Tire Repair: Tire Patch vs Plugs

When repairing a tire, how do experts know when to use a tire patch or a plug? Find out more about these two types of tire repair in this article.

Plug Repair

Plug repair worked fine for the earliest tires, because the rubber was so thick it seldom split or cracked, it would just puncture. The tire could be left on the rim, a big time-saver.

Radial Tires and Plugs

When radial tires were invented, puncture plugs would cause distortion of the tire shape, and interfere with ride and handling. Patches, hot and cold, became the only way to fix radial tires.

Patching Methods

You must remove the tire from the rim to patch it with either a cold or hot patch. Cold patches are cemented and pressed onto the tire liner with a rolling tool carefully, to prevent leaks. Hot patches are heated and fused to the inside of the tire with a heating clamp. A patch takes 30 minutes to install, at a cost of about $15.00.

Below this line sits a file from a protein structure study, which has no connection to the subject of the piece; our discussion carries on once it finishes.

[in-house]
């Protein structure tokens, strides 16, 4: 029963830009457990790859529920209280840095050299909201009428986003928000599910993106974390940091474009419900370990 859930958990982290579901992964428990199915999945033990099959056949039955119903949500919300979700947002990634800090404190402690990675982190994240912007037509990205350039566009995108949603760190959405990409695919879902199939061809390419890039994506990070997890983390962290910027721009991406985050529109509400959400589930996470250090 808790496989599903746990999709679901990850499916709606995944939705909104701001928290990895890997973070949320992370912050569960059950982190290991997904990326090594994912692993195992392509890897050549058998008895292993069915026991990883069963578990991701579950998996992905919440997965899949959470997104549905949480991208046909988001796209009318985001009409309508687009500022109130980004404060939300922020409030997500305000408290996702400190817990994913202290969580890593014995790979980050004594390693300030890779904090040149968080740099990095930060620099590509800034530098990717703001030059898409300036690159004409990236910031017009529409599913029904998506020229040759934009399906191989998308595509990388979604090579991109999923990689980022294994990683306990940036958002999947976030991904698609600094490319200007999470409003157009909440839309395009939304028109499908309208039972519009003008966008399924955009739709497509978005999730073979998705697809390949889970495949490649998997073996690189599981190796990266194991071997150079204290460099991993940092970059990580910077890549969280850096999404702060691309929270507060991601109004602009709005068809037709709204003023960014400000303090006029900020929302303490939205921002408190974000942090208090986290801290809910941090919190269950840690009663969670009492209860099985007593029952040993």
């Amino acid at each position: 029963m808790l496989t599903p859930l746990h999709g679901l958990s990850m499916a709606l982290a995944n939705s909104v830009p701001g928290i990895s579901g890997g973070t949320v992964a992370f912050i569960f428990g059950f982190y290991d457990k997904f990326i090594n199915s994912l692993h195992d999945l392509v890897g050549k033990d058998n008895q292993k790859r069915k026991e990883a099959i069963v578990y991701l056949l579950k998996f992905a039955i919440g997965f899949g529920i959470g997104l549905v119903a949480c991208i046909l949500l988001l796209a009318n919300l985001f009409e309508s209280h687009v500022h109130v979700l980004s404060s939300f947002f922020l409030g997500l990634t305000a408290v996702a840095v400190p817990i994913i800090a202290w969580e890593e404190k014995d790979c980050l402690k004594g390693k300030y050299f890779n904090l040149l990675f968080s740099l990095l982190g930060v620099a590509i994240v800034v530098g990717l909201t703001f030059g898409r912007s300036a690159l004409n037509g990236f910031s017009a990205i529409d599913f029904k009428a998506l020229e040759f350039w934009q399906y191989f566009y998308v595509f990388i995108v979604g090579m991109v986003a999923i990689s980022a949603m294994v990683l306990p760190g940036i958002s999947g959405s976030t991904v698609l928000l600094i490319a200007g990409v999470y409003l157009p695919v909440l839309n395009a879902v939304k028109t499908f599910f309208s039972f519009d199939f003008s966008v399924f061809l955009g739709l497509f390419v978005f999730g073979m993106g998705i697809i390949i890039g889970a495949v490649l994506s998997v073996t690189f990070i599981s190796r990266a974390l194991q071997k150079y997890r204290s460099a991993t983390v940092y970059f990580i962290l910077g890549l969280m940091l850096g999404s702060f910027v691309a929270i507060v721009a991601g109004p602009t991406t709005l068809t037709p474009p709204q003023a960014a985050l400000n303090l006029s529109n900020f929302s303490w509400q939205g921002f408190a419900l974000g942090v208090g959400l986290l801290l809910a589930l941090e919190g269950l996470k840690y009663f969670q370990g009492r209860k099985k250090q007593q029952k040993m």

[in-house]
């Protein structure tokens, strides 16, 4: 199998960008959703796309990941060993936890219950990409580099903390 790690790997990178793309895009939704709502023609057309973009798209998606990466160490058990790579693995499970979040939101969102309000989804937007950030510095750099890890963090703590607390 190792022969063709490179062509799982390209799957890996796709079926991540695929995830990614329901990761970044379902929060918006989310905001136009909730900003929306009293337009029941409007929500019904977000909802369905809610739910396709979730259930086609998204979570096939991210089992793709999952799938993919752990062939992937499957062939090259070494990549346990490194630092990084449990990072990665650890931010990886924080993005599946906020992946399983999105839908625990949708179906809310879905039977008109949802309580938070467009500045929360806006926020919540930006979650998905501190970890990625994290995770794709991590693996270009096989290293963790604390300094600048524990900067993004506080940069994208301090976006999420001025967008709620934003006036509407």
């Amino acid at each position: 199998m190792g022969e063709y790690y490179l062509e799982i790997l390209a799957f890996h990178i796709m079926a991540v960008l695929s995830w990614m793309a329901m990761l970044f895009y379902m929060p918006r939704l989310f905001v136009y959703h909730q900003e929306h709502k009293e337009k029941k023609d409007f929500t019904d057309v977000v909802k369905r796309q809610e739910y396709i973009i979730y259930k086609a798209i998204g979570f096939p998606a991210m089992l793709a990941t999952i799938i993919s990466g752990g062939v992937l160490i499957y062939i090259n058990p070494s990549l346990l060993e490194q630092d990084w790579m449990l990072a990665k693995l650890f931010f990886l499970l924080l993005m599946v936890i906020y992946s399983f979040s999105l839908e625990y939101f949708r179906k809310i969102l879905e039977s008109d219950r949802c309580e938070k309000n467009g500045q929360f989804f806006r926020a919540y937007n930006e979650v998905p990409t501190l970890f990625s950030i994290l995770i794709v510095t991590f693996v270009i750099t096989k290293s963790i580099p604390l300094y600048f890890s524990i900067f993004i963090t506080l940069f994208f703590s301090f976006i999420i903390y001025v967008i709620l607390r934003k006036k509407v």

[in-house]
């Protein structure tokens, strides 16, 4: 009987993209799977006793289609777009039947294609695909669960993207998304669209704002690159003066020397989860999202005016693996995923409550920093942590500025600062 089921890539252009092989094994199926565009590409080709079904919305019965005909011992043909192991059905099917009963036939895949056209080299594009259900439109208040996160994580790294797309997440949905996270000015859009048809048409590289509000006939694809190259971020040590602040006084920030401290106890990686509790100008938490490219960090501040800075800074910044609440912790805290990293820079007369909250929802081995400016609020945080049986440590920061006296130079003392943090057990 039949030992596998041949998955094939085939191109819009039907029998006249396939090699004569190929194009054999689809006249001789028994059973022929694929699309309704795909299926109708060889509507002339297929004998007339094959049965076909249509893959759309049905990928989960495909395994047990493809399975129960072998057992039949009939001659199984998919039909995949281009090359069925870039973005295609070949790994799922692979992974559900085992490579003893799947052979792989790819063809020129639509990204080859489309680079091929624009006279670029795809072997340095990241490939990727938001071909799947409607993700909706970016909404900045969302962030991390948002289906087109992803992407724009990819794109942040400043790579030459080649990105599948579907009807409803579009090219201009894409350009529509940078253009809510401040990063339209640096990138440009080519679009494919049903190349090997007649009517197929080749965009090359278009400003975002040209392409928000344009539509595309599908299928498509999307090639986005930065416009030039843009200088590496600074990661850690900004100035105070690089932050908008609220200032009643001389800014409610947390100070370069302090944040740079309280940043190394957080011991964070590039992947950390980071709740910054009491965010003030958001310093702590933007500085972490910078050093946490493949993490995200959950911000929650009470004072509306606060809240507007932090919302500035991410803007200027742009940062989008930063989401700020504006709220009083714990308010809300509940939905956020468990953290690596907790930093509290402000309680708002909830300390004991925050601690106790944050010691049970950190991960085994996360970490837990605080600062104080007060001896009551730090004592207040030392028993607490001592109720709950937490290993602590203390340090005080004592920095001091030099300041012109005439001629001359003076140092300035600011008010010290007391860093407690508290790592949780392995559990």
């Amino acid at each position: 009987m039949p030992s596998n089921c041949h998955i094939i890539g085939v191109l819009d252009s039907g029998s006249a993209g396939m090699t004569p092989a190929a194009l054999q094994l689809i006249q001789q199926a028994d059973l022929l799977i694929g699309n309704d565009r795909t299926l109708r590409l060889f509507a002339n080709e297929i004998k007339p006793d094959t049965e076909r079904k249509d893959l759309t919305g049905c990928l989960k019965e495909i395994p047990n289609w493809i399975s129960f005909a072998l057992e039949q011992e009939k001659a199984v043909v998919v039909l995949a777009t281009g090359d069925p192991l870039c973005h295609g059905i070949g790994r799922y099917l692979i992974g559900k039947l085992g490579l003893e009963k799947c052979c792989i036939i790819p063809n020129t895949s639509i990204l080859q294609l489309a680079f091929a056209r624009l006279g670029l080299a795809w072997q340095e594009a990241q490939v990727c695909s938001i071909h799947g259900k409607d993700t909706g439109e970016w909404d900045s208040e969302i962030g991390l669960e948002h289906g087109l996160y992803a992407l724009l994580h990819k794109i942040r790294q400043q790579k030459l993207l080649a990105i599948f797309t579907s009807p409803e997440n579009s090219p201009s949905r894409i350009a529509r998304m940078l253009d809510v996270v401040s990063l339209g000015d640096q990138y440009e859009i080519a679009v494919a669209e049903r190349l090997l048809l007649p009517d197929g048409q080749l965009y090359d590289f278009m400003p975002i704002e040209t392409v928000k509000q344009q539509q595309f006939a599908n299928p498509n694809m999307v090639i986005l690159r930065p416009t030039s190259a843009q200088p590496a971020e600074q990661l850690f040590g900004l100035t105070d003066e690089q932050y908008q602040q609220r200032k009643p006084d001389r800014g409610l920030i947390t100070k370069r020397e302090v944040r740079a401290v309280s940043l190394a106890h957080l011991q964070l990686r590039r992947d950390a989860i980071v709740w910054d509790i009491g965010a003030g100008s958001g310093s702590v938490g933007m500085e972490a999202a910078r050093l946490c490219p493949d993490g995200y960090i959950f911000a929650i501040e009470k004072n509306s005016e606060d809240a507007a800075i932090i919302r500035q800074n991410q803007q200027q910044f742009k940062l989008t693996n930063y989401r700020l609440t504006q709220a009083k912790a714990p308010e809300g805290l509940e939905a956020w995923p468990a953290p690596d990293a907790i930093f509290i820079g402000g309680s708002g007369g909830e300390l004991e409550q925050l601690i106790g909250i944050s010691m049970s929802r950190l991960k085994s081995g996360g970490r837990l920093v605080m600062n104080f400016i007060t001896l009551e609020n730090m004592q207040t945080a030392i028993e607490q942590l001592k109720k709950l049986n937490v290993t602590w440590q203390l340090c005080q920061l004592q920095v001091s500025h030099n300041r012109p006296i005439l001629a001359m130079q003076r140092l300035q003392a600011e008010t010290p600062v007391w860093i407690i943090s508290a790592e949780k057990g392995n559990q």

Plugs are Back

With new plugs that self-vulcanize and melt into any kind of tire, plug repair is now preferred again for punctures. Plug repairs cost from $2.00 to $5.00 and can be finished without removing the wheel from the car.